Block 5: Whole Block

Lisa Freeman
Mind Map by Lisa Freeman, updated more than 1 year ago
Lisa Freeman
Created by Lisa Freeman almost 7 years ago
150
3

Description

Mind Map on Block 5: Whole Block, created by Lisa Freeman on 05/29/2013.

Resource summary

Block 5: Whole Block
1 Unit 17 - Unacceptable care
1.1 Good Quality care
1.1.1 PPE
1.1.2 Good eye contact
1.1.3 Time to explain
1.1.4 Good attitude staff and management
1.1.5 Well trained
1.1.6 Knows history
1.1.7 Protects modesty
1.1.8 Listens
1.1.9 Protects rights to 5 principles of care.
1.2 Poor Quality Care
1.2.1 Little or no training
1.2.1.1 Marie O'Brien - Fakhra - eating , choking - lack of training.
1.2.2 Discriminatory
1.2.3 Rushed
1.2.4 No PPE
1.2.5 Dangerous
1.2.6 No eye Contact
1.2.6.1 Elsbeth Jones - Broken wrists P14, care agency - Fiona
1.2.7 Abusive Care
1.2.7.1 Treated as a non person
1.2.7.2 depersonalisation - treated as an object
1.2.7.3 Humiliation
1.2.7.4 Locking in toilet
1.2.7.4.1 Alan Harris - Victor. Cedar Court. Frustrated, confused
1.2.7.4.1.1 Lauren - Whistleblower
1.2.7.5 Ignore spacial rights - touch
1.2.7.6 Types of abuse.
1.2.7.6.1 Neglect
1.2.7.6.1.1 Moving bed from wall
1.2.7.6.2 Racism
1.2.7.6.3 Emotional
1.2.7.6.4 Physical
1.2.7.6.4.1 Hitting, over use of restraint, causing pain.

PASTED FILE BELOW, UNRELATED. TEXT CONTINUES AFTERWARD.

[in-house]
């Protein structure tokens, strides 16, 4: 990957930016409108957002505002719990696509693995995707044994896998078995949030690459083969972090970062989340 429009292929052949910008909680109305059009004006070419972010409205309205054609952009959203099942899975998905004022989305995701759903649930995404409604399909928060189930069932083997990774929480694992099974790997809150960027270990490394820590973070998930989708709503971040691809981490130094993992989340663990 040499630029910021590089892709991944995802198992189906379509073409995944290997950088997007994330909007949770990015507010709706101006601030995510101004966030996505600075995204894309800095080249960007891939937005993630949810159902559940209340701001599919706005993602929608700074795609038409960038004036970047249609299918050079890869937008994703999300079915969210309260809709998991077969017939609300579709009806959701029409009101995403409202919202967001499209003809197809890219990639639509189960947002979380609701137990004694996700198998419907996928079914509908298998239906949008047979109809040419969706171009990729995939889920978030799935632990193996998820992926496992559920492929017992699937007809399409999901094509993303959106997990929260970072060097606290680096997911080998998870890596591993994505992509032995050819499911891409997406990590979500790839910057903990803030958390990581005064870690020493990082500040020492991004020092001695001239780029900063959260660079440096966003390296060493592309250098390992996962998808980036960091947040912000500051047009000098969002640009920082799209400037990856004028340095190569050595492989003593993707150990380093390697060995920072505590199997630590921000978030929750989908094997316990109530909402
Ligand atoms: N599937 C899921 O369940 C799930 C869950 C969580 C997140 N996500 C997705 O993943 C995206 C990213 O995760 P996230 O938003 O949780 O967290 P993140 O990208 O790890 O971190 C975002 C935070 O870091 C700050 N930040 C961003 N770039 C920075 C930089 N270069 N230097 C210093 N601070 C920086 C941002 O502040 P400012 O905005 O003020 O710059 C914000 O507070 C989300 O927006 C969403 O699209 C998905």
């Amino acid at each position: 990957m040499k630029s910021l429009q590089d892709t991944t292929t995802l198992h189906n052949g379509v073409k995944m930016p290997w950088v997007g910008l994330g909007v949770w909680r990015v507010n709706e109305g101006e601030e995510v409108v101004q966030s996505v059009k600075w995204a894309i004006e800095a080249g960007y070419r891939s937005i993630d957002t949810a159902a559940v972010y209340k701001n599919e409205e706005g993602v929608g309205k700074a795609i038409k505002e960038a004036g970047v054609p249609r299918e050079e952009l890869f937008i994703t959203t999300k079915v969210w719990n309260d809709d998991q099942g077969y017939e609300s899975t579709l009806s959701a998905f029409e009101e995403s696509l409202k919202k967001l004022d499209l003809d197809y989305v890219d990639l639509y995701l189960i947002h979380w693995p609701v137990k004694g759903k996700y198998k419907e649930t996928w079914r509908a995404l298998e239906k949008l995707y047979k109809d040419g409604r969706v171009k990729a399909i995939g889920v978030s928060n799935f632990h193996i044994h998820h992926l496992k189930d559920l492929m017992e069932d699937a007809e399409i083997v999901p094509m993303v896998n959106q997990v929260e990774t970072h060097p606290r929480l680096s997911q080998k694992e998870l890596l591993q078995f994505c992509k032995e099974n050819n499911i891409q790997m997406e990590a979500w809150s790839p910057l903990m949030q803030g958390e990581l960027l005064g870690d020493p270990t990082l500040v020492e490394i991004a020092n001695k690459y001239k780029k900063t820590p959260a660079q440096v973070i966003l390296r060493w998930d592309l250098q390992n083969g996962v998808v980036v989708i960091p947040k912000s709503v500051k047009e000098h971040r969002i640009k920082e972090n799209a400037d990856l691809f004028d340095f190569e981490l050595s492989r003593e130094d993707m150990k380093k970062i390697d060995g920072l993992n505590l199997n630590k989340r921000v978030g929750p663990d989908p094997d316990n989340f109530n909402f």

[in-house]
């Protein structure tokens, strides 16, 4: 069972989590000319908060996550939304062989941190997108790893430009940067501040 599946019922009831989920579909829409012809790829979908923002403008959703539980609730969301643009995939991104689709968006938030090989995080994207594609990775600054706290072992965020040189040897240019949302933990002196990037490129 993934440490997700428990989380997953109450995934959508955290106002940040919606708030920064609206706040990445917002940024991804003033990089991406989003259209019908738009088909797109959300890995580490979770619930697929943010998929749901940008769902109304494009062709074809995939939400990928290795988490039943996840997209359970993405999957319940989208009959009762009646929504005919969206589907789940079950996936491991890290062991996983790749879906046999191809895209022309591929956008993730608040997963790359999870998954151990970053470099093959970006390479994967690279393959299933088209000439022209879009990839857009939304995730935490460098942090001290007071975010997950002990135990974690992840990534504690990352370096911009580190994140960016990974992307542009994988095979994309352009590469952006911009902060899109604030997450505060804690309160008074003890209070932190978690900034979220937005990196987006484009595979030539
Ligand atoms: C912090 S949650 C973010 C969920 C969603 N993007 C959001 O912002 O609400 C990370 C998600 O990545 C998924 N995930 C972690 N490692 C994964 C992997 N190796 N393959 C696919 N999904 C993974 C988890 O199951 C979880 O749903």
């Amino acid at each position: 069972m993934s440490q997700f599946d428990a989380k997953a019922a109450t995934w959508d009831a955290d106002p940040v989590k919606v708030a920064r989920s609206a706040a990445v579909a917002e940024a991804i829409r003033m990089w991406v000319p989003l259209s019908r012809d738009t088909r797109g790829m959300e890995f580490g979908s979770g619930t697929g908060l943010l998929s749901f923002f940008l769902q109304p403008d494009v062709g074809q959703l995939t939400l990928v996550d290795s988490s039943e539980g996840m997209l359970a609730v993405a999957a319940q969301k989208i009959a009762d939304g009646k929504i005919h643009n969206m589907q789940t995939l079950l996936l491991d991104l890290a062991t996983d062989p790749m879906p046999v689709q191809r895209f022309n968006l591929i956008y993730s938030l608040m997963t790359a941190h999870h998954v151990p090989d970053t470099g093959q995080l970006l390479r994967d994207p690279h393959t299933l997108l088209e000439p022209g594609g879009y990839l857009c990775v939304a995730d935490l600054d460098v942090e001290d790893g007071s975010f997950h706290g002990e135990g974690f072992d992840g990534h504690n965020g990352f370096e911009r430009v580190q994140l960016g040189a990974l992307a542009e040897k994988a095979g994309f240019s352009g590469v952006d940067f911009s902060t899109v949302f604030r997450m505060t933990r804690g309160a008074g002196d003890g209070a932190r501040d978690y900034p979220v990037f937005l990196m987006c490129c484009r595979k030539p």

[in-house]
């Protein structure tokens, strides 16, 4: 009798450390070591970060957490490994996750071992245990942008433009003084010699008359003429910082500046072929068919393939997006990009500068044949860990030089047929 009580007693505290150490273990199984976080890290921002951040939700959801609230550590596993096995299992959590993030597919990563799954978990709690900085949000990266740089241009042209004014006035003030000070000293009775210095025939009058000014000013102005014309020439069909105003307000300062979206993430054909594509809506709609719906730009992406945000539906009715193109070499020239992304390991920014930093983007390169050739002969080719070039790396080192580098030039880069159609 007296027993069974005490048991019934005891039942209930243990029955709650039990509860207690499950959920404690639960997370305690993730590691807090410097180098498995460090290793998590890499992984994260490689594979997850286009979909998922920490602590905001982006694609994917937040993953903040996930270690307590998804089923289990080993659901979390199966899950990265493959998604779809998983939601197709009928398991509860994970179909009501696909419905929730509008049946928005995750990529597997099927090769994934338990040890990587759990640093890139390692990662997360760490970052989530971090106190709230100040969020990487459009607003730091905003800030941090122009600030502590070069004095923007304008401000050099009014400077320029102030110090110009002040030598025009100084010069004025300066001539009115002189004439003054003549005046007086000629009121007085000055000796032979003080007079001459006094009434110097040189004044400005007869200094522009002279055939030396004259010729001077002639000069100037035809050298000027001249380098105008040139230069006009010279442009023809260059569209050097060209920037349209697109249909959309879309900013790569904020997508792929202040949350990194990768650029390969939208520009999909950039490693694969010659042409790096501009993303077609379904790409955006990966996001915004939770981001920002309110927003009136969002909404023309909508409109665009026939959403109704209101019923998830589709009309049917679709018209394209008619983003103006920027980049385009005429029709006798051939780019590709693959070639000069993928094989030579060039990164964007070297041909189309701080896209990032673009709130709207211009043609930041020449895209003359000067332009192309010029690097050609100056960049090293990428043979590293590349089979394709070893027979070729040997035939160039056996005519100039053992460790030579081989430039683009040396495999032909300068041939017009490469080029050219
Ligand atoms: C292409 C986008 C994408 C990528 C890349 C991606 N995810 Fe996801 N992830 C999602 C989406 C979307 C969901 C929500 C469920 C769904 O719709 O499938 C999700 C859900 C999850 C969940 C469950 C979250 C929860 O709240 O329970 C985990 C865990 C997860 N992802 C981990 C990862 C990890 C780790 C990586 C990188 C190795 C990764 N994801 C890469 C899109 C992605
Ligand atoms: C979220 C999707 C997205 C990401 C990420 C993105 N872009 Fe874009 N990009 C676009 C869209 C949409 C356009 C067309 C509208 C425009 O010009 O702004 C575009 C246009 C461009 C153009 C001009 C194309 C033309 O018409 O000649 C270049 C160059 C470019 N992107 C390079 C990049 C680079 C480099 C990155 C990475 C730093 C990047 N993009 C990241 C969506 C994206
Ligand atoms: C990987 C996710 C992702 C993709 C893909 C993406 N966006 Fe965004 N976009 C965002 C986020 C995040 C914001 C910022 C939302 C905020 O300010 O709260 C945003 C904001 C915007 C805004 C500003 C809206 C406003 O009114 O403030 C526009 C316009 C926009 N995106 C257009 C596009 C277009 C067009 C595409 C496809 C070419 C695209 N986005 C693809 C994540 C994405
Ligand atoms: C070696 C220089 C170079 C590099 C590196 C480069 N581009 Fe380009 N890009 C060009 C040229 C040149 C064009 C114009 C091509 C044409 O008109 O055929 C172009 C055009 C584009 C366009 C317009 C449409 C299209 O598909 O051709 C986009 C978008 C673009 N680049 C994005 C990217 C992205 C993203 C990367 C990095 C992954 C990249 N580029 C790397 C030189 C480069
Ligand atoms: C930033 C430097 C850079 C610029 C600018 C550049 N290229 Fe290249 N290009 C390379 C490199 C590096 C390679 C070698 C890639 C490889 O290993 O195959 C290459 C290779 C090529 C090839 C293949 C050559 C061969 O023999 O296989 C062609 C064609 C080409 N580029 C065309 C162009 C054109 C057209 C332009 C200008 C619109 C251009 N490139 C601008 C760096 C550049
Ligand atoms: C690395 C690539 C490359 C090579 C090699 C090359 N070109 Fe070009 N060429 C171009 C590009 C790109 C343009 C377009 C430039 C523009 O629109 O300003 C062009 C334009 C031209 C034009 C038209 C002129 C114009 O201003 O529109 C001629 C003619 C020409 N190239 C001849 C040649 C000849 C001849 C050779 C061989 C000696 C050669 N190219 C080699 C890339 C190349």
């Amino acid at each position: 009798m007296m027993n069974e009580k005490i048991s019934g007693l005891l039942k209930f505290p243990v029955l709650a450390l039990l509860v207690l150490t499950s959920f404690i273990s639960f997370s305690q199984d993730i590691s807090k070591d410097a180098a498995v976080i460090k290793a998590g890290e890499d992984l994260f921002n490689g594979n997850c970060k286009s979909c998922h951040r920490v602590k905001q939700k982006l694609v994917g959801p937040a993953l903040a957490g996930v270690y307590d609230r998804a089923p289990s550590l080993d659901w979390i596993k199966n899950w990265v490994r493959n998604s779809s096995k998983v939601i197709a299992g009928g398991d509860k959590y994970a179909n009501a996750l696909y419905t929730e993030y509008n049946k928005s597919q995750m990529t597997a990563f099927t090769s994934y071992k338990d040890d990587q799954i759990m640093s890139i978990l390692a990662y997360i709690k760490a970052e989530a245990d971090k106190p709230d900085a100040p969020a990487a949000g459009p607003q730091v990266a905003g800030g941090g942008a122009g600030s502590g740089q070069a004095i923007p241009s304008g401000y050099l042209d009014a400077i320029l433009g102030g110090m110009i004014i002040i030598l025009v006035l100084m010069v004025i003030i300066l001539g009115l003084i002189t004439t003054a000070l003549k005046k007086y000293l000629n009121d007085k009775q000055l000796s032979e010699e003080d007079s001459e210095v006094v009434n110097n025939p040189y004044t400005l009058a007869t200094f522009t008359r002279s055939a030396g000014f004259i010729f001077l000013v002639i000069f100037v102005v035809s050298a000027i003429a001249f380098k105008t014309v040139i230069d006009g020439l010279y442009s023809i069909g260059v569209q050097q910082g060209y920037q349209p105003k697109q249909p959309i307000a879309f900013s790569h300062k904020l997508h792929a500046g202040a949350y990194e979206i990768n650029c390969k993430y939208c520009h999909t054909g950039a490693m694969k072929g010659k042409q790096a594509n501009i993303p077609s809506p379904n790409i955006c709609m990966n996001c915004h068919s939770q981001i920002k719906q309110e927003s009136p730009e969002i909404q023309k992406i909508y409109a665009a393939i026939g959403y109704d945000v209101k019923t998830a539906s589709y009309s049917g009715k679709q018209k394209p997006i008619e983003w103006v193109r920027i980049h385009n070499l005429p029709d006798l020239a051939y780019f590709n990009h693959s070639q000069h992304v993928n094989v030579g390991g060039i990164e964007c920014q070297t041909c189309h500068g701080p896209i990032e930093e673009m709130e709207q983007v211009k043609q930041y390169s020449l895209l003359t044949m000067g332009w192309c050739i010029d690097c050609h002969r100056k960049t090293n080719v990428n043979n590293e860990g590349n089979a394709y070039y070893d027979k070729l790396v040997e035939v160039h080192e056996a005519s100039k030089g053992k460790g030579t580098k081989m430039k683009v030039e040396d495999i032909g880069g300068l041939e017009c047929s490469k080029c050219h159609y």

1.2.7.6.5 Psycological
1.2.7.6.6 Sexual
1.2.7.7 Often more about Bad care environments, inappropriate attitudes, beliefs and practices that develop over time.
1.2.8 Institutional bad practice - always done that way!
1.3 Intimate care
1.3.1 Washing - crossing gender lines.
1.3.2 Hidden aspects of care
1.3.3 Toileting - Crossing intimate boundaries
1.3.3.1 Richard - Marie O'Brien, Toileting Lack of training.
1.3.4 Requires careful supervision
1.4 Attitudes to behaviour
1.4.1 Communication
1.4.1.1 Talk and listen
1.4.2 What does the person get from behaviour?
1.4.2.1 What training/counselling could be given?
1.4.2.1.1 Rosalie Williams - Hearing problems/Learning Dis - Aggression-Violence. Some staff wanted discussion, some wanted moved.
1.4.3 Can they control behaviour?
1.4.3.1 i.e ticks, fits, etc
1.4.4 What does it achieve?
1.4.4.1 Does it get them out of something they do not want to do?
1.4.5 Lowe and Felce 1995, Moves to use respectful terms - i.e. challenging behaviour.
1.5 Preventing abuse and aggressive behaviour
1.5.1 Maintain environment
1.5.2 Maintain calmness
1.5.3 Protect potential victims
1.5.4 Prevent/manage triggers to behaviour
1.5.5 Communicate
1.5.5.1 In a way which is:
1.5.5.1.1 Appropriate
1.5.5.1.2 Encouraging open exchanges.
1.5.5.1.3 Minimising constraints.
1.5.5.1.4 Free from discrimination and oppression
1.5.5.1.5 Acknowledging of rights.
1.5.6 National Occupational Standards for Health and Social Care - Skills for Care 2005